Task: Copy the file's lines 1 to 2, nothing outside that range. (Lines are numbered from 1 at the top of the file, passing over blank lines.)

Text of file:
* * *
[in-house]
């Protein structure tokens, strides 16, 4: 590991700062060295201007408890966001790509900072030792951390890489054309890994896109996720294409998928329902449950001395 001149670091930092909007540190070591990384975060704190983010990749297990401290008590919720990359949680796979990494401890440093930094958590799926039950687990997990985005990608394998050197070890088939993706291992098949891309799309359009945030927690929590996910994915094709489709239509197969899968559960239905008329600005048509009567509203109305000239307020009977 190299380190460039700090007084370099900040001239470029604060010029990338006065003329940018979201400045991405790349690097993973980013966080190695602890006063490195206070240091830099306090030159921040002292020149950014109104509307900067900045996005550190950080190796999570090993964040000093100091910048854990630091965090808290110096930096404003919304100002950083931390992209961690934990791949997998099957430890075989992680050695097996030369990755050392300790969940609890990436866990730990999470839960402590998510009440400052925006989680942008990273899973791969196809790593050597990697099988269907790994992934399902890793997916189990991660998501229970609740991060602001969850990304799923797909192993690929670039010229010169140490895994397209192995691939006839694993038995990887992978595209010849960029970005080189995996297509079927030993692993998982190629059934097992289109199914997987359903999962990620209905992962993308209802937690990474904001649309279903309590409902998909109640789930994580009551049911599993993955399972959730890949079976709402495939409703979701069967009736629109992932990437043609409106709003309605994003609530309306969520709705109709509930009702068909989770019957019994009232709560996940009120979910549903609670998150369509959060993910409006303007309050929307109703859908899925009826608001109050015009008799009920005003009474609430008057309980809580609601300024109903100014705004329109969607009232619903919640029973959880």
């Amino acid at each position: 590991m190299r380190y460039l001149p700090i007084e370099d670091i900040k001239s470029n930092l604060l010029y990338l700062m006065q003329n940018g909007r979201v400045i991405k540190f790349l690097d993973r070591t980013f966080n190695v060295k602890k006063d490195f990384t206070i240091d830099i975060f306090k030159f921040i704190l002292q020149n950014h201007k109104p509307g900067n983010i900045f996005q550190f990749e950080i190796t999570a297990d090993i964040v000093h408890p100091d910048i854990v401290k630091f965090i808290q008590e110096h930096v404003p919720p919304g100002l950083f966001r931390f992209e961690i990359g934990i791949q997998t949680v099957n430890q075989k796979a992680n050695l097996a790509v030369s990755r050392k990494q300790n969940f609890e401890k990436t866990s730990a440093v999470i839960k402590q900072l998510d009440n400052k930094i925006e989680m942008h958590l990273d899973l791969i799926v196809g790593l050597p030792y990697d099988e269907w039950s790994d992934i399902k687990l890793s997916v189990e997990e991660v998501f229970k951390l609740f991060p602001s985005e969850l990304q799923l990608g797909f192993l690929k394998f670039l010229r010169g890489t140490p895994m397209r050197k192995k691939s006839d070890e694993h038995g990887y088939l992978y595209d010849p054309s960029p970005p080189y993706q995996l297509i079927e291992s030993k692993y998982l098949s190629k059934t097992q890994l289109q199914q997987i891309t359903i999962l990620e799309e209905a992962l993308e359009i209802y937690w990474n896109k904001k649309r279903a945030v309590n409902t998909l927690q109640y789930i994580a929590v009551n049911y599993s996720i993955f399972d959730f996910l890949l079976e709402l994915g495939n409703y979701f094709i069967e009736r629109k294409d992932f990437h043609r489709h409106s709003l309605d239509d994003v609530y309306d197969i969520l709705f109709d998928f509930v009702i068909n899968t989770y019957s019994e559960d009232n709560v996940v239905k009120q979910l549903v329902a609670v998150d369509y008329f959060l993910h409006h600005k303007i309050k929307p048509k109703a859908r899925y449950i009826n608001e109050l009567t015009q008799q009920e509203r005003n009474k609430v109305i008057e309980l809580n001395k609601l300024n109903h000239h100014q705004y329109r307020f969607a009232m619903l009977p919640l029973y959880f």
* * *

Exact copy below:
[in-house]
């Protein structure tokens, strides 16, 4: 590991700062060295201007408890966001790509900072030792951390890489054309890994896109996720294409998928329902449950001395 001149670091930092909007540190070591990384975060704190983010990749297990401290008590919720990359949680796979990494401890440093930094958590799926039950687990997990985005990608394998050197070890088939993706291992098949891309799309359009945030927690929590996910994915094709489709239509197969899968559960239905008329600005048509009567509203109305000239307020009977 190299380190460039700090007084370099900040001239470029604060010029990338006065003329940018979201400045991405790349690097993973980013966080190695602890006063490195206070240091830099306090030159921040002292020149950014109104509307900067900045996005550190950080190796999570090993964040000093100091910048854990630091965090808290110096930096404003919304100002950083931390992209961690934990791949997998099957430890075989992680050695097996030369990755050392300790969940609890990436866990730990999470839960402590998510009440400052925006989680942008990273899973791969196809790593050597990697099988269907790994992934399902890793997916189990991660998501229970609740991060602001969850990304799923797909192993690929670039010229010169140490895994397209192995691939006839694993038995990887992978595209010849960029970005080189995996297509079927030993692993998982190629059934097992289109199914997987359903999962990620209905992962993308209802937690990474904001649309279903309590409902998909109640789930994580009551049911599993993955399972959730890949079976709402495939409703979701069967009736629109992932990437043609409106709003309605994003609530309306969520709705109709509930009702068909989770019957019994009232709560996940009120979910549903609670998150369509959060993910409006303007309050929307109703859908899925009826608001109050015009008799009920005003009474609430008057309980809580609601300024109903100014705004329109969607009232619903919640029973959880």